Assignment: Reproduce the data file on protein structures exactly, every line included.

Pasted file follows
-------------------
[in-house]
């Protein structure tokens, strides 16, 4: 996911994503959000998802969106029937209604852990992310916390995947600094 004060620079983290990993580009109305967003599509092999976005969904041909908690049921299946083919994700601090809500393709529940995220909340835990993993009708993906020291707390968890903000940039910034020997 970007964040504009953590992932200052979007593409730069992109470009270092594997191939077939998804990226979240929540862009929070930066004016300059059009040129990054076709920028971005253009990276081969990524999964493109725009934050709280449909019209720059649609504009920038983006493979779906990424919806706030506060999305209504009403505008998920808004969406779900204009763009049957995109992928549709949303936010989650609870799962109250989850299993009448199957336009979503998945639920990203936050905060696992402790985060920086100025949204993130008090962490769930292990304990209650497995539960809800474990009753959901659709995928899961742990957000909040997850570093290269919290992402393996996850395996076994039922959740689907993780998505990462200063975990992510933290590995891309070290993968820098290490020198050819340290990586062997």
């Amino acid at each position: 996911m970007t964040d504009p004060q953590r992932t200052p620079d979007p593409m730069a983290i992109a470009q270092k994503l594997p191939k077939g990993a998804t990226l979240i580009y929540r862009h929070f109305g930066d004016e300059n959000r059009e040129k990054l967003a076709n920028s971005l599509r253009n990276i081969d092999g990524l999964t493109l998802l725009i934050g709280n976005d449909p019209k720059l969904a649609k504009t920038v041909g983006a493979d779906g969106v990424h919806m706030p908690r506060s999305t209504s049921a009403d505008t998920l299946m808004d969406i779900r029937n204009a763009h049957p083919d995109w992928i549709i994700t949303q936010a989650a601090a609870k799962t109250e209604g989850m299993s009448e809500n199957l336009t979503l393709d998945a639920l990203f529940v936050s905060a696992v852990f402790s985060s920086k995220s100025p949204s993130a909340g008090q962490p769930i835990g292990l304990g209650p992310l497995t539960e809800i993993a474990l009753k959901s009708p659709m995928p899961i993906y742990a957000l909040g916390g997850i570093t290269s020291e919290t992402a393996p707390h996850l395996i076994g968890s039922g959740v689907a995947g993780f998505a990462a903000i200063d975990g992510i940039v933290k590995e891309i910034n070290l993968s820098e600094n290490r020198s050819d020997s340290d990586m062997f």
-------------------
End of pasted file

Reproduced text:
[in-house]
């Protein structure tokens, strides 16, 4: 996911994503959000998802969106029937209604852990992310916390995947600094 004060620079983290990993580009109305967003599509092999976005969904041909908690049921299946083919994700601090809500393709529940995220909340835990993993009708993906020291707390968890903000940039910034020997 970007964040504009953590992932200052979007593409730069992109470009270092594997191939077939998804990226979240929540862009929070930066004016300059059009040129990054076709920028971005253009990276081969990524999964493109725009934050709280449909019209720059649609504009920038983006493979779906990424919806706030506060999305209504009403505008998920808004969406779900204009763009049957995109992928549709949303936010989650609870799962109250989850299993009448199957336009979503998945639920990203936050905060696992402790985060920086100025949204993130008090962490769930292990304990209650497995539960809800474990009753959901659709995928899961742990957000909040997850570093290269919290992402393996996850395996076994039922959740689907993780998505990462200063975990992510933290590995891309070290993968820098290490020198050819340290990586062997």
């Amino acid at each position: 996911m970007t964040d504009p004060q953590r992932t200052p620079d979007p593409m730069a983290i992109a470009q270092k994503l594997p191939k077939g990993a998804t990226l979240i580009y929540r862009h929070f109305g930066d004016e300059n959000r059009e040129k990054l967003a076709n920028s971005l599509r253009n990276i081969d092999g990524l999964t493109l998802l725009i934050g709280n976005d449909p019209k720059l969904a649609k504009t920038v041909g983006a493979d779906g969106v990424h919806m706030p908690r506060s999305t209504s049921a009403d505008t998920l299946m808004d969406i779900r029937n204009a763009h049957p083919d995109w992928i549709i994700t949303q936010a989650a601090a609870k799962t109250e209604g989850m299993s009448e809500n199957l336009t979503l393709d998945a639920l990203f529940v936050s905060a696992v852990f402790s985060s920086k995220s100025p949204s993130a909340g008090q962490p769930i835990g292990l304990g209650p992310l497995t539960e809800i993993a474990l009753k959901s009708p659709m995928p899961i993906y742990a957000l909040g916390g997850i570093t290269s020291e919290t992402a393996p707390h996850l395996i076994g968890s039922g959740v689907a995947g993780f998505a990462a903000i200063d975990g992510i940039v933290k590995e891309i910034n070290l993968s820098e600094n290490r020198s050819d020997s340290d990586m062997f």